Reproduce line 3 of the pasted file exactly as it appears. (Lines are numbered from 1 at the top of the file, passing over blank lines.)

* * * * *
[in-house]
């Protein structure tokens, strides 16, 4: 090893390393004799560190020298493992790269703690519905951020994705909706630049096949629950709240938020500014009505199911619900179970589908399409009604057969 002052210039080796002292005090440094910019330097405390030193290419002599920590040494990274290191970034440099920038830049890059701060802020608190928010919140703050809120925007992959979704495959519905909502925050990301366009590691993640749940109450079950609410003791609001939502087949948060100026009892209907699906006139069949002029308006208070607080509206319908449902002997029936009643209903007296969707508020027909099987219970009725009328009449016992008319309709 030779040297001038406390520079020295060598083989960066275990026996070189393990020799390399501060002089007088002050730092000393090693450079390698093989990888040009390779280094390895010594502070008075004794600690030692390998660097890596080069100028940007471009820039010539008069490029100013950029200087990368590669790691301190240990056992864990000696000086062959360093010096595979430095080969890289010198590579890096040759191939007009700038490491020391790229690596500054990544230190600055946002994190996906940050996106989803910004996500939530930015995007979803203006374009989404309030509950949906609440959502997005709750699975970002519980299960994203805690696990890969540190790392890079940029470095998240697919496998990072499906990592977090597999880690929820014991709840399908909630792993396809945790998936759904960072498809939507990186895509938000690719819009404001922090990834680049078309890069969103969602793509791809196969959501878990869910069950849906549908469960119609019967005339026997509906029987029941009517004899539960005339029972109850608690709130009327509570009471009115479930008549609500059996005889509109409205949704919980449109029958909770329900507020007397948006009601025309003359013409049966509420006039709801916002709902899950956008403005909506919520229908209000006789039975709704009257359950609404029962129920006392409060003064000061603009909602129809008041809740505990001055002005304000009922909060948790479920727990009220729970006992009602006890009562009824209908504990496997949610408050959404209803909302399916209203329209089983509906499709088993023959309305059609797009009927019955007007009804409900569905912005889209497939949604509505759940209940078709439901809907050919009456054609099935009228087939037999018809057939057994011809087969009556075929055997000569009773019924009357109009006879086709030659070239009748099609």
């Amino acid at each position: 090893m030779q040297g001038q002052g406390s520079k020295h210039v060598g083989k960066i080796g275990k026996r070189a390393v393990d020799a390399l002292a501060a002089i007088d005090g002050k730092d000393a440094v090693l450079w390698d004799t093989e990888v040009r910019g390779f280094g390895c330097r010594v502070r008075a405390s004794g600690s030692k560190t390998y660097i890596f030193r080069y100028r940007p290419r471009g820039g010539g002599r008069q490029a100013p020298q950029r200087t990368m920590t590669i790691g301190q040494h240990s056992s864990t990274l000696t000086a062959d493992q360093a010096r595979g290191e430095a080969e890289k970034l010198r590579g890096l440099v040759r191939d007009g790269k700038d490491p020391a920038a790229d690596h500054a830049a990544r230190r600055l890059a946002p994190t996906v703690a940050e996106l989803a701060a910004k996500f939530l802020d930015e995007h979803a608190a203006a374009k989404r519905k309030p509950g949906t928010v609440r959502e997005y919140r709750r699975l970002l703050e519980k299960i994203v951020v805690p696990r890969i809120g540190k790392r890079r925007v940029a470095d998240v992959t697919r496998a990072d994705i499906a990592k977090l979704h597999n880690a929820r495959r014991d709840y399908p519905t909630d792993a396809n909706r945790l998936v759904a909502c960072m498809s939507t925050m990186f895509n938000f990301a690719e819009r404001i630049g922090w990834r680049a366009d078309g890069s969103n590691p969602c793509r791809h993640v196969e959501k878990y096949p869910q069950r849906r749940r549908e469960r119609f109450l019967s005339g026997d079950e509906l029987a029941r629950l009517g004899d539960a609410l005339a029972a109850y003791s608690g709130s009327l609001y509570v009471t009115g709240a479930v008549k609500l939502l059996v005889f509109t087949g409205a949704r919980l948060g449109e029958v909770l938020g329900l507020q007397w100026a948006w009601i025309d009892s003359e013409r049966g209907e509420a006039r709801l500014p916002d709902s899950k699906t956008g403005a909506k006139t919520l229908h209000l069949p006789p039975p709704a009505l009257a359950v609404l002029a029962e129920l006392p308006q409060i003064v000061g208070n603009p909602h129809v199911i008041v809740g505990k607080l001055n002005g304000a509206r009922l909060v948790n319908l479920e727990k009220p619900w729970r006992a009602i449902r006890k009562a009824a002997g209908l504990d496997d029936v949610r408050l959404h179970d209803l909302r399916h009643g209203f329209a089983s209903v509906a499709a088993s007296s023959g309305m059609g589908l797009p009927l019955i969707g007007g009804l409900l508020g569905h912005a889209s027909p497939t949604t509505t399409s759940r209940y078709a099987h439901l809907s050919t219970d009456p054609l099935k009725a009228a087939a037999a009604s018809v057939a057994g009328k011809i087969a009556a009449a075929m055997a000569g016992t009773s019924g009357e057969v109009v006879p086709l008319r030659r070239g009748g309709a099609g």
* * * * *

């Amino acid at each position: 090893m030779q040297g001038q002052g406390s520079k020295h210039v060598g083989k960066i080796g275990k026996r070189a390393v393990d020799a390399l002292a501060a002089i007088d005090g002050k730092d000393a440094v090693l450079w390698d004799t093989e990888v040009r910019g390779f280094g390895c330097r010594v502070r008075a405390s004794g600690s030692k560190t390998y660097i890596f030193r080069y100028r940007p290419r471009g820039g010539g002599r008069q490029a100013p020298q950029r200087t990368m920590t590669i790691g301190q040494h240990s056992s864990t990274l000696t000086a062959d493992q360093a010096r595979g290191e430095a080969e890289k970034l010198r590579g890096l440099v040759r191939d007009g790269k700038d490491p020391a920038a790229d690596h500054a830049a990544r230190r600055l890059a946002p994190t996906v703690a940050e996106l989803a701060a910004k996500f939530l802020d930015e995007h979803a608190a203006a374009k989404r519905k309030p509950g949906t928010v609440r959502e997005y919140r709750r699975l970002l703050e519980k299960i994203v951020v805690p696990r890969i809120g540190k790392r890079r925007v940029a470095d998240v992959t697919r496998a990072d994705i499906a990592k977090l979704h597999n880690a929820r495959r014991d709840y399908p519905t909630d792993a396809n909706r945790l998936v759904a909502c960072m498809s939507t925050m990186f895509n938000f990301a690719e819009r404001i630049g922090w990834r680049a366009d078309g890069s969103n590691p969602c793509r791809h993640v196969e959501k878990y096949p869910q069950r849906r749940r549908e469960r119609f109450l019967s005339g026997d079950e509906l029987a029941r629950l009517g004899d539960a609410l005339a029972a109850y003791s608690g709130s009327l609001y509570v009471t009115g709240a479930v008549k609500l939502l059996v005889f509109t087949g409205a949704r919980l948060g449109e029958v909770l938020g329900l507020q007397w100026a948006w009601i025309d009892s003359e013409r049966g209907e509420a006039r709801l500014p916002d709902s899950k699906t956008g403005a909506k006139t919520l229908h209000l069949p006789p039975p709704a009505l009257a359950v609404l002029a029962e129920l006392p308006q409060i003064v000061g208070n603009p909602h129809v199911i008041v809740g505990k607080l001055n002005g304000a509206r009922l909060v948790n319908l479920e727990k009220p619900w729970r006992a009602i449902r006890k009562a009824a002997g209908l504990d496997d029936v949610r408050l959404h179970d209803l909302r399916h009643g209203f329209a089983s209903v509906a499709a088993s007296s023959g309305m059609g589908l797009p009927l019955i969707g007007g009804l409900l508020g569905h912005a889209s027909p497939t949604t509505t399409s759940r209940y078709a099987h439901l809907s050919t219970d009456p054609l099935k009725a009228a087939a037999a009604s018809v057939a057994g009328k011809i087969a009556a009449a075929m055997a000569g016992t009773s019924g009357e057969v109009v006879p086709l008319r030659r070239g009748g309709a099609g």